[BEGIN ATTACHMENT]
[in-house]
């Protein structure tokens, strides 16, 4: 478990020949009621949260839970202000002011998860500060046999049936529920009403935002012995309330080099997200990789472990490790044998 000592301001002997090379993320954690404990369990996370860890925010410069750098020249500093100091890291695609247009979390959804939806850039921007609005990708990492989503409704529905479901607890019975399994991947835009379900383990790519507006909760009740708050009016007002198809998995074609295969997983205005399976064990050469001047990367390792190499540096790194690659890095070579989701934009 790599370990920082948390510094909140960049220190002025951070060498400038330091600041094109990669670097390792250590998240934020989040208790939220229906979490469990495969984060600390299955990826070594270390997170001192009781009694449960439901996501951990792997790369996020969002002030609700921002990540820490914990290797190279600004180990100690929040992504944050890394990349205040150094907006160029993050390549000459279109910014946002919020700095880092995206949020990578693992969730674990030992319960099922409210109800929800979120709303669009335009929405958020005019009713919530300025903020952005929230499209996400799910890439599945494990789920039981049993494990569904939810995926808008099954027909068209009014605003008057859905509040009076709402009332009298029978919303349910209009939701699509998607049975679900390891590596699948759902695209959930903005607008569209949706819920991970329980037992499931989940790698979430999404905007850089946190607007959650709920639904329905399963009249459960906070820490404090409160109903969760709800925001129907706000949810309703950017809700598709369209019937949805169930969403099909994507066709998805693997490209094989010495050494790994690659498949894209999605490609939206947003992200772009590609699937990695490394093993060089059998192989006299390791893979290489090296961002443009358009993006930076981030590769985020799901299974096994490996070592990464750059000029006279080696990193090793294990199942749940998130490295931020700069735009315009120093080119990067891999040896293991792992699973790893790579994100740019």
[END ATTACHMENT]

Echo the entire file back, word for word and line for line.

[in-house]
């Protein structure tokens, strides 16, 4: 478990020949009621949260839970202000002011998860500060046999049936529920009403935002012995309330080099997200990789472990490790044998 000592301001002997090379993320954690404990369990996370860890925010410069750098020249500093100091890291695609247009979390959804939806850039921007609005990708990492989503409704529905479901607890019975399994991947835009379900383990790519507006909760009740708050009016007002198809998995074609295969997983205005399976064990050469001047990367390792190499540096790194690659890095070579989701934009 790599370990920082948390510094909140960049220190002025951070060498400038330091600041094109990669670097390792250590998240934020989040208790939220229906979490469990495969984060600390299955990826070594270390997170001192009781009694449960439901996501951990792997790369996020969002002030609700921002990540820490914990290797190279600004180990100690929040992504944050890394990349205040150094907006160029993050390549000459279109910014946002919020700095880092995206949020990578693992969730674990030992319960099922409210109800929800979120709303669009335009929405958020005019009713919530300025903020952005929230499209996400799910890439599945494990789920039981049993494990569904939810995926808008099954027909068209009014605003008057859905509040009076709402009332009298029978919303349910209009939701699509998607049975679900390891590596699948759902695209959930903005607008569209949706819920991970329980037992499931989940790698979430999404905007850089946190607007959650709920639904329905399963009249459960906070820490404090409160109903969760709800925001129907706000949810309703950017809700598709369209019937949805169930969403099909994507066709998805693997490209094989010495050494790994690659498949894209999605490609939206947003992200772009590609699937990695490394093993060089059998192989006299390791893979290489090296961002443009358009993006930076981030590769985020799901299974096994490996070592990464750059000029006279080696990193090793294990199942749940998130490295931020700069735009315009120093080119990067891999040896293991792992699973790893790579994100740019």